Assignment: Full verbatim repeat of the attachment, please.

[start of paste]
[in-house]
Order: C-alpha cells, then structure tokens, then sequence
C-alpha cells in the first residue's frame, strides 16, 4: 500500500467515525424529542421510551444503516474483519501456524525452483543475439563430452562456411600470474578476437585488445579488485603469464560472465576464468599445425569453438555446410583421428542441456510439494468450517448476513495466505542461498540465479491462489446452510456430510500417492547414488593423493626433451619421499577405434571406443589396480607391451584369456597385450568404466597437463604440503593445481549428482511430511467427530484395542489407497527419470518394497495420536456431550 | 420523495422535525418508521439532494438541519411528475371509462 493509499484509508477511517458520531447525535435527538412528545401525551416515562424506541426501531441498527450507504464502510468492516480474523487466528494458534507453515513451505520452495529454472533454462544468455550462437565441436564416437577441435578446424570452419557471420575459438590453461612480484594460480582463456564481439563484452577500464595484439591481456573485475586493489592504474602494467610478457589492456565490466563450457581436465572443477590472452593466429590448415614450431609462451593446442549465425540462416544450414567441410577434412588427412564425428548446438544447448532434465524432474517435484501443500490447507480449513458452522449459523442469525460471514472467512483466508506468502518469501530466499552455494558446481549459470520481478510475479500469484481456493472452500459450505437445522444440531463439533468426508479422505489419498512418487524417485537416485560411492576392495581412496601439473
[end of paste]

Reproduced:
[in-house]
Order: C-alpha cells, then structure tokens, then sequence
C-alpha cells in the first residue's frame, strides 16, 4: 500500500467515525424529542421510551444503516474483519501456524525452483543475439563430452562456411600470474578476437585488445579488485603469464560472465576464468599445425569453438555446410583421428542441456510439494468450517448476513495466505542461498540465479491462489446452510456430510500417492547414488593423493626433451619421499577405434571406443589396480607391451584369456597385450568404466597437463604440503593445481549428482511430511467427530484395542489407497527419470518394497495420536456431550 | 420523495422535525418508521439532494438541519411528475371509462 493509499484509508477511517458520531447525535435527538412528545401525551416515562424506541426501531441498527450507504464502510468492516480474523487466528494458534507453515513451505520452495529454472533454462544468455550462437565441436564416437577441435578446424570452419557471420575459438590453461612480484594460480582463456564481439563484452577500464595484439591481456573485475586493489592504474602494467610478457589492456565490466563450457581436465572443477590472452593466429590448415614450431609462451593446442549465425540462416544450414567441410577434412588427412564425428548446438544447448532434465524432474517435484501443500490447507480449513458452522449459523442469525460471514472467512483466508506468502518469501530466499552455494558446481549459470520481478510475479500469484481456493472452500459450505437445522444440531463439533468426508479422505489419498512418487524417485537416485560411492576392495581412496601439473